Listeriosis Hit Tigers Numbers


A smallish group of Vestact clients own Tiger Brands shares. To be exact, there are 77 owners, and their combined holdings add up to R15,399,259. To put that in perspective, we have 462 clients who own Naspers, and those holdings are worth an aggregate amount of R266,191,349.

Of course, Tiger Brands has had a very rough time lately. An outbreak of Listeriosis (Listeria ST6) at one of their meat-processing plants in the Limpopo Province lead to the deaths of an estimated 200 people. A series of class-action lawsuits have been filed against the company, and are now working towards the courts. The recall of meat products such as polony, russians and bacon, and the shutting of these factories has already cost R365 million (net of initial insurance claims).

Prior to this, there were two other major crises in Tiger Brand's recent past. A bread price-fixing scandal in 2007 and a debacle from 2013 when the purchase of Dangote Flour Mills in Nigeria resulted in multi-billion Rand write-offs.

As you can see from the chart below, where the different divisions are shown to scale by their revenue, the meat division is not that enormous. Tiger is still mostly about grains, milling, baking and groceries. Consumer confidence in brands such as Albany, Tastic, Ace, Jungle, Koo, All Gold and Oros is unaffected, and still very high.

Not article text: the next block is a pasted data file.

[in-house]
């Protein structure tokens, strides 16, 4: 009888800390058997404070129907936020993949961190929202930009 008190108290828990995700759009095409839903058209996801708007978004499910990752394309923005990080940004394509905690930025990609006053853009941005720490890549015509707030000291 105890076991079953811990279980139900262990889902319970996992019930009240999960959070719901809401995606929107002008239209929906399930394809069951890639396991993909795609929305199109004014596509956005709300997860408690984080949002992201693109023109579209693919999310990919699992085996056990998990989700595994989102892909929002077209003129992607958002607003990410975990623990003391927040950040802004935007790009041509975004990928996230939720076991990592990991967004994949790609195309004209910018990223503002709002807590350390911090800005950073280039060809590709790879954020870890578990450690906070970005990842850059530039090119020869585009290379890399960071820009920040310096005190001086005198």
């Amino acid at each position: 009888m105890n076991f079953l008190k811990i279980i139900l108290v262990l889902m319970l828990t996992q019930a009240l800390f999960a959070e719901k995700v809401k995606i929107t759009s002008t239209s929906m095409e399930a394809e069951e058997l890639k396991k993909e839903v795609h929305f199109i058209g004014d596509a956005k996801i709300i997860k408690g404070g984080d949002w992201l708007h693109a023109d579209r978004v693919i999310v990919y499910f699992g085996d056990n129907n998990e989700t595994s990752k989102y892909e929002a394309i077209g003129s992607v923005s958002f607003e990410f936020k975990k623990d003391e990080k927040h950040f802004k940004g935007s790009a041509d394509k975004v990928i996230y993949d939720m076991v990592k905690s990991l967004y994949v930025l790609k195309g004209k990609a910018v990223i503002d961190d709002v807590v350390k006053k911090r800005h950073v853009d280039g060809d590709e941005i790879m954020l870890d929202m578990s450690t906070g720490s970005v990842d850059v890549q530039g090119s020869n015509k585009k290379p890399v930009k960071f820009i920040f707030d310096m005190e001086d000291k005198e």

Tiger Brands had results out last week for the six months ended 31 March 2018. Revenue declined 4% to R15,7 billion, and operating income declined 8% to R2,0 billion. Gross profit margins were still decent at 33,3%. Headline earnings were down 16%. The interim dividend was unchanged at 378cps. Holding the dividend is significant - it means that the board feels that normal profitability will return in time.

In more general terms, this has not been a good period for consumer-facing companies in the South African economy. Food producers are battling, as demand for their products is weak. As we know, the job market is stagnant, unemployment remains high, and wage levels are not rising. Retailers who sell clothes are battling. Grocery stores are complaining of stagnant sales levels. Restaurants have fewer customers than they would like. What does it mean? Is this just a cycle or is the problem permanent? Old hands will tell you that its always the cycle. Hang in there and wait for better times to return.

For now, Tiger Brands is probably just too cheap. In January this year, it was trading at R474 per share. When the listeriosis crisis broke it plummeted to R350 per share. In recent weeks it has slipped further to R337 per share, thanks to weak sales expectations. It's trading on a historic price to earnings ratio of just 17 times.

The cost of the class action suit settlements will be significant, but not unaffordable for a company of this size. The best thing to do if you hold these shares is to hang in there and wait for better days.